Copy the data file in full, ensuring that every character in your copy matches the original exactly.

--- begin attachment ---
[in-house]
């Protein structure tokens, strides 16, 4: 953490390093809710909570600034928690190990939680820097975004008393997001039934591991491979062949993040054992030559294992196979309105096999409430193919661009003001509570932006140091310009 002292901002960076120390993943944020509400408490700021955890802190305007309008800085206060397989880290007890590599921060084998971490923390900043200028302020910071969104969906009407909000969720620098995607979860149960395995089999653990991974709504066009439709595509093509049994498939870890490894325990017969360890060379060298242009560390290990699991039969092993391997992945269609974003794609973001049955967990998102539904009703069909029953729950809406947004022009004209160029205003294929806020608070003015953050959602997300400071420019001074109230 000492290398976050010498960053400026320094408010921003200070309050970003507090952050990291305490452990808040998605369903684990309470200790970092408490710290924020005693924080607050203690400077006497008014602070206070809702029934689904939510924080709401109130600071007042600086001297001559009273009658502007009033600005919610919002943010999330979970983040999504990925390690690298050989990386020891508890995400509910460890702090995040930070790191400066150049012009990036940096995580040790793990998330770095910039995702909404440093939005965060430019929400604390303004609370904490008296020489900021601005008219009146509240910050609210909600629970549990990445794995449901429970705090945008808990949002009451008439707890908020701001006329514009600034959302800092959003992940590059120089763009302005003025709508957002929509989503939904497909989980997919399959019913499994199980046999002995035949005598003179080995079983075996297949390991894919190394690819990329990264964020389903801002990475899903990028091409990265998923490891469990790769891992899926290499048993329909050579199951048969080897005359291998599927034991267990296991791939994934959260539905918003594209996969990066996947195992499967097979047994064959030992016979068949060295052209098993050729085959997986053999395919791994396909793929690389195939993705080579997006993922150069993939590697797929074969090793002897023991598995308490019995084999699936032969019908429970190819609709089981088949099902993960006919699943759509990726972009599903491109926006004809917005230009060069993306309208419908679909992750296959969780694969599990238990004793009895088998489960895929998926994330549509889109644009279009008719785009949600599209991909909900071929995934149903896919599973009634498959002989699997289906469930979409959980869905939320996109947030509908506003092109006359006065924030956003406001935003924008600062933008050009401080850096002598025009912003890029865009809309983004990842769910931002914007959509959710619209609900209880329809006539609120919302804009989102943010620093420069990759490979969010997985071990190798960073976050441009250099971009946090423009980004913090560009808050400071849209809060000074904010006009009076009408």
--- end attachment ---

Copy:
[in-house]
């Protein structure tokens, strides 16, 4: 953490390093809710909570600034928690190990939680820097975004008393997001039934591991491979062949993040054992030559294992196979309105096999409430193919661009003001509570932006140091310009 002292901002960076120390993943944020509400408490700021955890802190305007309008800085206060397989880290007890590599921060084998971490923390900043200028302020910071969104969906009407909000969720620098995607979860149960395995089999653990991974709504066009439709595509093509049994498939870890490894325990017969360890060379060298242009560390290990699991039969092993391997992945269609974003794609973001049955967990998102539904009703069909029953729950809406947004022009004209160029205003294929806020608070003015953050959602997300400071420019001074109230 000492290398976050010498960053400026320094408010921003200070309050970003507090952050990291305490452990808040998605369903684990309470200790970092408490710290924020005693924080607050203690400077006497008014602070206070809702029934689904939510924080709401109130600071007042600086001297001559009273009658502007009033600005919610919002943010999330979970983040999504990925390690690298050989990386020891508890995400509910460890702090995040930070790191400066150049012009990036940096995580040790793990998330770095910039995702909404440093939005965060430019929400604390303004609370904490008296020489900021601005008219009146509240910050609210909600629970549990990445794995449901429970705090945008808990949002009451008439707890908020701001006329514009600034959302800092959003992940590059120089763009302005003025709508957002929509989503939904497909989980997919399959019913499994199980046999002995035949005598003179080995079983075996297949390991894919190394690819990329990264964020389903801002990475899903990028091409990265998923490891469990790769891992899926290499048993329909050579199951048969080897005359291998599927034991267990296991791939994934959260539905918003594209996969990066996947195992499967097979047994064959030992016979068949060295052209098993050729085959997986053999395919791994396909793929690389195939993705080579997006993922150069993939590697797929074969090793002897023991598995308490019995084999699936032969019908429970190819609709089981088949099902993960006919699943759509990726972009599903491109926006004809917005230009060069993306309208419908679909992750296959969780694969599990238990004793009895088998489960895929998926994330549509889109644009279009008719785009949600599209991909909900071929995934149903896919599973009634498959002989699997289906469930979409959980869905939320996109947030509908506003092109006359006065924030956003406001935003924008600062933008050009401080850096002598025009912003890029865009809309983004990842769910931002914007959509959710619209609900209880329809006539609120919302804009989102943010620093420069990759490979969010997985071990190798960073976050441009250099971009946090423009980004913090560009808050400071849209809060000074904010006009009076009408």